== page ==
• Martha Clark Scala

Should Isn’t Always a Dirty Word

Updated: Jan 8

January, 2020


An Exception to the “Rule” of Minimizing Shoulds


Have you noticed how life keeps handing us opportunities to learn, and re-learn important lessons?


Ten years ago, the topic of Out on a Limb’s December blog was Shoulds are a Killjoy.


The current month’s blog could have been titled “Wash, Rinse, Repeat!” How humbling.


This time, my “teacher” was a doggone potato peeler.


One of my food prep jobs over the past weekend was to peel, then boil, a few potatoes. Seems like a simple task, right?


There was just one problem: I wanted to skin the spuds with the trusty peeler I’ve used for years. But no, I said to myself, you should use that new potato peeler you got for Christmas.


Unfortunately, that should ruled my decision-making. Moments later, there was a gash on the tip of my left ring finger that ultimately required medical attention. (The killer potato peeler may get donated to Goodwill quite soon.)


I blurted out, via text, to a friend, “Shoulds s*ck!"


They do! If I’d just stuck with my preference, rather than obeying the should, my finger would be intact, and I wouldn’t have lost some valuable weekend time in a visit to Urgent Care. [continued below]


Why Assemble a Life? An Interview with Author and Artist, Martha Clark Scala


Pardon this interruption! I'm not going to say you should watch this video, but if you would like to learn more about what motivated me to write Assembling a Life: Claiming the Artist in My Father (and Myself), you might want to take a look. My totally biased interviewer is a dear friend since college days, Sue Murphy Murray. Comments and feedback welcome!


Should Isn't Always a Dirty Word [continued]


I came away from this experience asking, “What is the lesson here, Martha?” It’s not really about the peeler; it’s about those danged shoulds. They killed some joy back in 2010, and they still do now. If we ask ourselves, “When have I done something I didn’t want to do, but felt that I should,” what is there to learn from those occasions? What happened? What didn’t happen?


Outcomes aren’t always rotten but allowing shoulds to run our lives and our decisions can be a recipe for misery, resentment, and a lot less joy.


Since this peeler incident, I’ve made a mental inventory of recent situations in which I’ve done what I felt I should do. Often, this was due to a desire to please someone else. The byproduct is that pleasing oneself takes the back burner. (And yes, yes, I know, sometimes we do need to please others . . .)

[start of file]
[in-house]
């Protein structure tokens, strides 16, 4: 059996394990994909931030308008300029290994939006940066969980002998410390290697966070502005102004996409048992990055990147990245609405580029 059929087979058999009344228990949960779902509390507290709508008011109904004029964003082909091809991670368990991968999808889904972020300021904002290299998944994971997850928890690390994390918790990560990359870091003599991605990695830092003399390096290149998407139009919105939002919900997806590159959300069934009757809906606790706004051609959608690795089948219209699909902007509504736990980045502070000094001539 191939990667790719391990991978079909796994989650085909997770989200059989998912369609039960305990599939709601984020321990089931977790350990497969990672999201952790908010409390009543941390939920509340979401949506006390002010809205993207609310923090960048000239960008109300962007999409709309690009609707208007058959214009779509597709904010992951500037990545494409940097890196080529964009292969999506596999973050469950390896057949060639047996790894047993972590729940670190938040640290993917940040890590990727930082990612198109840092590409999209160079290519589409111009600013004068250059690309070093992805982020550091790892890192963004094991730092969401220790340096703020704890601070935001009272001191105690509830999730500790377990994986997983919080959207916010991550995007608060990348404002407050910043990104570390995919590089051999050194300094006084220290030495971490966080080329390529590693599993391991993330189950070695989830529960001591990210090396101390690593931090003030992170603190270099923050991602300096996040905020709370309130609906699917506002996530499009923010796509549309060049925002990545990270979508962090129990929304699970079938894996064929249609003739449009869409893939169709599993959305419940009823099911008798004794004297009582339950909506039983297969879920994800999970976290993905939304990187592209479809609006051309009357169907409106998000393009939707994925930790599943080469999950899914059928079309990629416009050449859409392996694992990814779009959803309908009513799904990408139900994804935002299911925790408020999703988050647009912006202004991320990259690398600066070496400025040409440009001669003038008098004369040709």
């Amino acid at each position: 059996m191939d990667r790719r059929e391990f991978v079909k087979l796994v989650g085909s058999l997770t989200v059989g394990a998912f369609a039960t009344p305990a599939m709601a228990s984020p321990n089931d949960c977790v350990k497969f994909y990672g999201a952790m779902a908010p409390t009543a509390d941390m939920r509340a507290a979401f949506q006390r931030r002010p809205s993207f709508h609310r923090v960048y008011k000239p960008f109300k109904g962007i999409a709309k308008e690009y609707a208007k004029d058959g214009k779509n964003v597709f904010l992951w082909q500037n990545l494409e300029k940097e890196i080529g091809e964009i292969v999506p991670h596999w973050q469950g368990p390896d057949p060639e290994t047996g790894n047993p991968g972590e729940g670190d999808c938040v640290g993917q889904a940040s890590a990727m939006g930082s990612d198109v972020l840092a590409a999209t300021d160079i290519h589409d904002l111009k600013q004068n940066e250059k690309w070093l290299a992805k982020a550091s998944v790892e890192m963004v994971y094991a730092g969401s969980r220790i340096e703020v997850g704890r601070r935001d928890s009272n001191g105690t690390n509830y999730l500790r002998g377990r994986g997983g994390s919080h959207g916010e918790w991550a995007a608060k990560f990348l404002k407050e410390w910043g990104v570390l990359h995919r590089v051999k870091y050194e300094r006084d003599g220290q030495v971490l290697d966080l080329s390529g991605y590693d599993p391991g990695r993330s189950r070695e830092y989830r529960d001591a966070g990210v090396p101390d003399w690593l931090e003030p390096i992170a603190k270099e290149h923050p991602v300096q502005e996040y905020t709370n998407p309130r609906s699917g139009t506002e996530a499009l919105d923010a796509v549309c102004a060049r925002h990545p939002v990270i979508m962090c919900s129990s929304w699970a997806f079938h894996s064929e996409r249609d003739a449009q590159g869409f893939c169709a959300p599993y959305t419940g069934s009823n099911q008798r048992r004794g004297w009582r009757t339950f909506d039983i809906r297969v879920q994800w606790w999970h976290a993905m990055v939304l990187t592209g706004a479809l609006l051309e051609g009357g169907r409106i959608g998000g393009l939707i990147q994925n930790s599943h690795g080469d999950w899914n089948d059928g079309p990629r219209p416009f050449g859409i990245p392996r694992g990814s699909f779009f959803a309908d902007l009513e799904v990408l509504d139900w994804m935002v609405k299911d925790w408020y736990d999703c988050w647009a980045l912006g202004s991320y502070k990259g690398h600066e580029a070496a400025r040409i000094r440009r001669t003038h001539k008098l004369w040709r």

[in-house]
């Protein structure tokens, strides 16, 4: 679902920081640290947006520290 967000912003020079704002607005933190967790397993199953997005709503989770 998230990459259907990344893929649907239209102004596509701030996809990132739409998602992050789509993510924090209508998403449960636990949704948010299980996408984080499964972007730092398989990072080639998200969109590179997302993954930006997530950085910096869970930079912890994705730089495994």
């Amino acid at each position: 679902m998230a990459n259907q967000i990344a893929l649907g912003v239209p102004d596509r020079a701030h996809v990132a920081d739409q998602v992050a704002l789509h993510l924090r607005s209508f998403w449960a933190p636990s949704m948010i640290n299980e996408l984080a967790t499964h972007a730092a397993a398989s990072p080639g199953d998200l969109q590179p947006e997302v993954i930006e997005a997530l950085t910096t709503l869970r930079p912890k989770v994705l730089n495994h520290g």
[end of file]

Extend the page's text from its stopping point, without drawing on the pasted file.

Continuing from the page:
Can a should ever be useful? Helpful? Or even joy-inducing?


I like to think the answer is a resounding Yes! What if we say to ourselves something like, “I should listen to my own preferences and honor them, above all?”


Wouldn’t we all be a bit happier?


I know I’d have all my skin on the tip of my left ring finger. What skin do you need to save?


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Attention: SF Bay Area Readers!

Found Words, Found Wisdom: How Writing a Memoir Helped Me Discover That Happenstance is More Than Mere Coincidence


I will be the featured speaker at the monthly meeting of California Writers Club – SF/Peninsula Branch on Saturday, January 18, 2020. The meeting is from 10am to Noon, at Sequoia Yacht Club, 441 Seaport Court, Redwood City, CA. Tickets are $10 for members/$15 for non-members/$5 for students, and you can register here.


Prompts For Joy

This month’s Prompts celebrate the joyful talents and playfulness of James Corden who is the tireless host of The Late, Late Show on CBS.


Click here for a bit of irony in Corden’s duet with Alannis Morissette.


Click here to recall the big news of Alicia Keys being the host of the 2019 Grammy Awards. It’s another fun duet with James Corden.


Click here for all previous Prompts for Joy.


Pictured Above


The light is coming! Dawn in December, Palo Alto, CA.




"When Martha took to the role of collage artist and began to 'assemble' her dad’s life into book form, she gifted us with both a family history/memoir, and a guide. Many of us find ourselves wishing to connect the various factoids and anecdotes we’ve heard about relatives who are no longer with us, but it can be intimidating to say the least. This book is a good place to begin for inspiration."


~ Judge, 27th Annual Writer’s Digest Self-Published Book Awards


To purchase the premium softcover or e-book versions of Assembling a Life, click here.



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